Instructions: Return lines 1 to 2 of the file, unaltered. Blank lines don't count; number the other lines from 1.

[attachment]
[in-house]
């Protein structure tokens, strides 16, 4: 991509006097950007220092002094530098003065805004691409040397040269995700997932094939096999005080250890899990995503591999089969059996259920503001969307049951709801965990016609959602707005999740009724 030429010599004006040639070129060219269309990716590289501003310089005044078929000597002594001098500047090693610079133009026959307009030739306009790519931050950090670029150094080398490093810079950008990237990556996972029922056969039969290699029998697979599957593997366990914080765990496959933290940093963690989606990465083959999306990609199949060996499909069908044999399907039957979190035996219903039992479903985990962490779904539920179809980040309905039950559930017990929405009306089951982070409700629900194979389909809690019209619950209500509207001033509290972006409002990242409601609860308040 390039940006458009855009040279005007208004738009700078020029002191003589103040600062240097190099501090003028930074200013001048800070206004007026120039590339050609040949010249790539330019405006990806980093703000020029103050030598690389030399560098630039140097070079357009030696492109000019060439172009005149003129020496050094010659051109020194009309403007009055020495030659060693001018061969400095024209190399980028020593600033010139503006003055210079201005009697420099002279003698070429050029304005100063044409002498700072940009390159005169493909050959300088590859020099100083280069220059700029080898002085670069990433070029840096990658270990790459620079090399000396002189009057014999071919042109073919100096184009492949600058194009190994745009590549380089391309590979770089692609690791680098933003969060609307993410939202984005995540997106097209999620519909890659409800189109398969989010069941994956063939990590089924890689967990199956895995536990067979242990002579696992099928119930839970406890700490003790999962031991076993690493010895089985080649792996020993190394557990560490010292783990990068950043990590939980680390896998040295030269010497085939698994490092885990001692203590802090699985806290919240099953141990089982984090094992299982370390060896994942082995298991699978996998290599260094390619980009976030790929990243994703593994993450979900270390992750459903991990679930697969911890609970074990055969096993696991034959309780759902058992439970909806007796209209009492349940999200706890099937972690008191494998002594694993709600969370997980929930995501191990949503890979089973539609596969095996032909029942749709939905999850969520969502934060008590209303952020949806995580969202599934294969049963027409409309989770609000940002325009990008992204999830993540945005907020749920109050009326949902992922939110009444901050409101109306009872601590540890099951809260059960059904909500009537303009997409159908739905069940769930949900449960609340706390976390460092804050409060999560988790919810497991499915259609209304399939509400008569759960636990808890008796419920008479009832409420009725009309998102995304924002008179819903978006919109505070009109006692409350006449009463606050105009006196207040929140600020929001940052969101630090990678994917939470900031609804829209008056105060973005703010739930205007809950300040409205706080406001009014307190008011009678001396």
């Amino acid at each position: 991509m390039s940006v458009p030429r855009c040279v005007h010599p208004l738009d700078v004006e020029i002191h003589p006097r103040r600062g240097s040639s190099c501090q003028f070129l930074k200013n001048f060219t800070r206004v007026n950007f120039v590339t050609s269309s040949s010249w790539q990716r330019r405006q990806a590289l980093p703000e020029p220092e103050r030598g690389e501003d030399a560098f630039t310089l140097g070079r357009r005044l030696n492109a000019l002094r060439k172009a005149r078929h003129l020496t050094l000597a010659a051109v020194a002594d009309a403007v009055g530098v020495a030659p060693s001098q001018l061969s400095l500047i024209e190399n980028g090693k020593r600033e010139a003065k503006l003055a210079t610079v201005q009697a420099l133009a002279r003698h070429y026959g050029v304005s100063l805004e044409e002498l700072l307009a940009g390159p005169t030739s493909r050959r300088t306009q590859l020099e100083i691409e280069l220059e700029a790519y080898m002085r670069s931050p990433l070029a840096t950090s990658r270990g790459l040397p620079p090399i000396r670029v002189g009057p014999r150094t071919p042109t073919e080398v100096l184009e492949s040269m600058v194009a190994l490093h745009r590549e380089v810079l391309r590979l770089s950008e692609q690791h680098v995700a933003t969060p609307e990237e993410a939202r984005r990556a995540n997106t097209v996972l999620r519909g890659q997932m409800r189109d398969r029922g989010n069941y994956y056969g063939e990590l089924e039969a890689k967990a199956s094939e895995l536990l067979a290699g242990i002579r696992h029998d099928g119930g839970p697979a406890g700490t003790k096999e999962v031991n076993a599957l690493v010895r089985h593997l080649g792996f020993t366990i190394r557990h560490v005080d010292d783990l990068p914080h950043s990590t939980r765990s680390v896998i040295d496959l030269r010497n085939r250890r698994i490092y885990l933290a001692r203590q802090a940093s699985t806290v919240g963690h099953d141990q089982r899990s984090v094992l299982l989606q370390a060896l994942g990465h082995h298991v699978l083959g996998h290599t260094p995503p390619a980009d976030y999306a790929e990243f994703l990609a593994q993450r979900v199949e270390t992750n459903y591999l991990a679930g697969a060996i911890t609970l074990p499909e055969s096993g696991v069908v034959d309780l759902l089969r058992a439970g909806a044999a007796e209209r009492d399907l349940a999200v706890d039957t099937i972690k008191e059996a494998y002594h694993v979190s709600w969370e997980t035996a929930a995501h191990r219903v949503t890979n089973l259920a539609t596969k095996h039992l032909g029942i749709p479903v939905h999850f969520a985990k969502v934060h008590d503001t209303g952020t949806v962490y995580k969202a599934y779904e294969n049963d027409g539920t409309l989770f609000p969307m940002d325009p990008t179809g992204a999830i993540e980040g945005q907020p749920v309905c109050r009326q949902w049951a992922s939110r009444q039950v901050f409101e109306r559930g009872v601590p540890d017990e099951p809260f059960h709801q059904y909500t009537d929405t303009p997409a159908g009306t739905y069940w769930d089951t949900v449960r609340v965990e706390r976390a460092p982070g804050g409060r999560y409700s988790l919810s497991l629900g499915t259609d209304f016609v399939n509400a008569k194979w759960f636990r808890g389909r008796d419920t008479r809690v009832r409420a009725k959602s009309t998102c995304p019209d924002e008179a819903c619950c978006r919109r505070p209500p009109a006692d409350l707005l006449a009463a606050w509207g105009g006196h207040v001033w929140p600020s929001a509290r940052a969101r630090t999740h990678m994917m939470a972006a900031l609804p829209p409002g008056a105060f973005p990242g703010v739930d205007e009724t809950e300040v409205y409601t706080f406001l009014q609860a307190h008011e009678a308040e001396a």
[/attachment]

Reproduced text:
[in-house]
């Protein structure tokens, strides 16, 4: 991509006097950007220092002094530098003065805004691409040397040269995700997932094939096999005080250890899990995503591999089969059996259920503001969307049951709801965990016609959602707005999740009724 030429010599004006040639070129060219269309990716590289501003310089005044078929000597002594001098500047090693610079133009026959307009030739306009790519931050950090670029150094080398490093810079950008990237990556996972029922056969039969290699029998697979599957593997366990914080765990496959933290940093963690989606990465083959999306990609199949060996499909069908044999399907039957979190035996219903039992479903985990962490779904539920179809980040309905039950559930017990929405009306089951982070409700629900194979389909809690019209619950209500509207001033509290972006409002990242409601609860308040 390039940006458009855009040279005007208004738009700078020029002191003589103040600062240097190099501090003028930074200013001048800070206004007026120039590339050609040949010249790539330019405006990806980093703000020029103050030598690389030399560098630039140097070079357009030696492109000019060439172009005149003129020496050094010659051109020194009309403007009055020495030659060693001018061969400095024209190399980028020593600033010139503006003055210079201005009697420099002279003698070429050029304005100063044409002498700072940009390159005169493909050959300088590859020099100083280069220059700029080898002085670069990433070029840096990658270990790459620079090399000396002189009057014999071919042109073919100096184009492949600058194009190994745009590549380089391309590979770089692609690791680098933003969060609307993410939202984005995540997106097209999620519909890659409800189109398969989010069941994956063939990590089924890689967990199956895995536990067979242990002579696992099928119930839970406890700490003790999962031991076993690493010895089985080649792996020993190394557990560490010292783990990068950043990590939980680390896998040295030269010497085939698994490092885990001692203590802090699985806290919240099953141990089982984090094992299982370390060896994942082995298991699978996998290599260094390619980009976030790929990243994703593994993450979900270390992750459903991990679930697969911890609970074990055969096993696991034959309780759902058992439970909806007796209209009492349940999200706890099937972690008191494998002594694993709600969370997980929930995501191990949503890979089973539609596969095996032909029942749709939905999850969520969502934060008590209303952020949806995580969202599934294969049963027409409309989770609000940002325009990008992204999830993540945005907020749920109050009326949902992922939110009444901050409101109306009872601590540890099951809260059960059904909500009537303009997409159908739905069940769930949900449960609340706390976390460092804050409060999560988790919810497991499915259609209304399939509400008569759960636990808890008796419920008479009832409420009725009309998102995304924002008179819903978006919109505070009109006692409350006449009463606050105009006196207040929140600020929001940052969101630090990678994917939470900031609804829209008056105060973005703010739930205007809950300040409205706080406001009014307190008011009678001396």